Local Parks on the Chopping Block at Los Angeles City Hall

Los Angeles will consider a series of proposed cuts this week as the city faces a $469 million deficit this year, jeopardizing the city’s already ailing parks system.

Park advocates are sounding an alarm about the dire state of city parks in Los Angeles. The crisis in local parks is worsening amidst ongoing maintenance delays, existing moneys that are drying up, and threatened budget cuts.

The city’s Department of Recreation and Parks agrees and points to another serious problem: vandals have been damaging park properties, making conditions even worse and repairs nearly impossible.

Proposed budget cuts and staffing reductions, if passed, would cut to the core of the department’s operations and maintenance of city parks and threaten the safety and well-being of park visitors, said Cathie Santo-Domingo, assistant general manager of the Department of Recreation and Parks.

The city of Los Angeles faces a $469 million deficit this year, including $289 million in unexpected expenses and a $180 million shortfall in revenue. Mayor Karen Bass has proposed eliminating 2,000 positions in city departments, including 300 full-time positions in the parks department, and reducing its budget for part-time positions by $10 million. Many of the proposed cuts will affect operations and maintenance.

“If those positions are deleted, how do we maintain our parks?” said Santo-Domingo. “It’s very worrisome.”

The goal of the department is to keep parks clean and safe, she added. “But the challenges that our maintenance staff are facing, it’s nothing that I’ve seen,” she said. “It’s so rough now.”

Parks are repeatedly vandalized to the point where they cannot be fixed in a day, Santo-Domingo said. Instead, they get added to the department’s growing list of deferred maintenance projects, which already totals $2.1 billion.

“When you factor in the cost of labor expenses and ongoing maintenance costs, it would take the department 60 years to catch up on past-due work, much less think about creating any new parks in communities that badly need them,” said Jon Christensen, adjunct assistant professor in the Institute of the Environment and Sustainability at UCLA.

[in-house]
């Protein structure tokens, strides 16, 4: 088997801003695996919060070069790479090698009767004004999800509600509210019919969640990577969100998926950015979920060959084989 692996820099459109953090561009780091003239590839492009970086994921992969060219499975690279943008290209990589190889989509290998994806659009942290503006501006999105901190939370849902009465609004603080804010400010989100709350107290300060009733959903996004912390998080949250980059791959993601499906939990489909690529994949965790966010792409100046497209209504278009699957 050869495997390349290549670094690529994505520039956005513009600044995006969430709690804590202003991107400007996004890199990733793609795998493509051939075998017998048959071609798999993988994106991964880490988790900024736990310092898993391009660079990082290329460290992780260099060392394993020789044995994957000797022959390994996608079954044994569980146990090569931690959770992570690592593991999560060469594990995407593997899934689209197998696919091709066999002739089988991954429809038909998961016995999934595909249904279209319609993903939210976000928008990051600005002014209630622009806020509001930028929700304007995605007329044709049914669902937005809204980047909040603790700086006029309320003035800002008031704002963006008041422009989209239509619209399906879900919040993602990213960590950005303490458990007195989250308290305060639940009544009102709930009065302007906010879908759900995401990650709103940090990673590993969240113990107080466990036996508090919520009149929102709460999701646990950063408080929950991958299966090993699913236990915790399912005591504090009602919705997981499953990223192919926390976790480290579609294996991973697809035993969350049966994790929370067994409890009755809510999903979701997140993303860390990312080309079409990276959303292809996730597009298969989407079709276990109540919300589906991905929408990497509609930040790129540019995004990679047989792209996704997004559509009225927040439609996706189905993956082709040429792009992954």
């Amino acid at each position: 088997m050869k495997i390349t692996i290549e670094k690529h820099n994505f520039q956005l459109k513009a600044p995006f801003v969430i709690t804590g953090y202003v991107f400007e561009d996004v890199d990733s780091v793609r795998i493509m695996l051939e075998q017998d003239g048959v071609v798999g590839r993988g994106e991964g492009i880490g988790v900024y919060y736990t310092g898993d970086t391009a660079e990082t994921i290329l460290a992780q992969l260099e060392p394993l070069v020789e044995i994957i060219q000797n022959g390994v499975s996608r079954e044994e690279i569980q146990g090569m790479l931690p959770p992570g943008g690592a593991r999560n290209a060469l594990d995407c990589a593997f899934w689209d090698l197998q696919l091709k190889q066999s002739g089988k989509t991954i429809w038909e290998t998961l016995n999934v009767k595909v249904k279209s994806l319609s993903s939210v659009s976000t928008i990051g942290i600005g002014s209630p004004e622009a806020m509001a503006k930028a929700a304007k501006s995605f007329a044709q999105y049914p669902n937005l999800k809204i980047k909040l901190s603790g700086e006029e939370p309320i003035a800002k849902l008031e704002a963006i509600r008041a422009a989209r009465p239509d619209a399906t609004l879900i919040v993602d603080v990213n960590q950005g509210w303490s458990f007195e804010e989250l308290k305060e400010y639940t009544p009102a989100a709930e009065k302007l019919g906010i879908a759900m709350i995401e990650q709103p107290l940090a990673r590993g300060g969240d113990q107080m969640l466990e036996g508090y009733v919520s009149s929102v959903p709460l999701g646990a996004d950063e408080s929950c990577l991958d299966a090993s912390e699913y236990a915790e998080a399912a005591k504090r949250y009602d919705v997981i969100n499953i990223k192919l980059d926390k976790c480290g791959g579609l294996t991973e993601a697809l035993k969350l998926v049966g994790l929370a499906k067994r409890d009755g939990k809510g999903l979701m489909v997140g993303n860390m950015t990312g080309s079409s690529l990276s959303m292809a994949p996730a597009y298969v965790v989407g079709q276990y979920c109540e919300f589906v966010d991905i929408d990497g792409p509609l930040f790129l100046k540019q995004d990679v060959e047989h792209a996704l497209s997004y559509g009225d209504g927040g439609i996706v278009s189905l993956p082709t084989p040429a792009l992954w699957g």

The city is also due to lose an additional $4 million a year from park funds provided by Proposition K, a bond that expires in 2026. And last year voters rejected a hastily conceived ballot measure proposed by the city council to replace that funding with a revenue stream that would have generated $227 million a year.

“We’re in emergency mode right now,” said Alfredo Gonzalez, director of environmental equity and justice at Resources Legacy Fund, a philanthropic nonprofit that supports community-based organizations working on renovating and building parks in underserved communities in Los Angeles. “We have to replace that revenue stream and finance parks in a way that doesn’t lead to this boom and bust. And we need to invest in the places where there is higher need for parks.”

Gonzalez said that Los Angeles County went through a similar experience when a local revenue stream that funded parks expired, and voters rejected a first proposal from county supervisors to replace that funding. A diverse coalition of community-based organizations then banded together with the county parks department to conduct a needs assessment and crafted a new equity centered proposal on the ballot, Measure A in 2016, that detailed how the money would be spent and prioritized areas of high need. It garnered support from 75% of voters and now generates close to $90 million a year.

“We’ve been down this road before,” said Gonzalez. He added that some of the groups involved in advocating for Measure A at the county level are now discussing how to pass a similar measure in the city of Los Angeles.

Irma Muñoz, executive director of Mujeres de la Tierra, worries that the city is never going to have enough money for parks when budgets are being cut. She said that community members need to take care of their parks.

“I think what we can do is inspire the people who live near and around a park, that use the park, to lead and own it,” Muñoz said. “When they get to determine what trees get planted, what resources they have in the park, then it becomes their park as opposed to the city’s park.”

“In budget crises,” Christensen said, “parks are often thought of as nice to have rather than essential for the health and well-being of communities, families and children, neighborhoods.”

That needs to change, said Gonzalez. “Our public officials need to recognize that parks are essential infrastructure like hospitals, like educational facilities, like highways and roads,” he said, “which is not the case now.”

This story was produced by Ethnic Media Services in collaboration with the Laboratory for Environmental Narrative Strategies (LENS) at UCLA as part of the Greening American Cities initiative supported by the Bezos Earth Fund.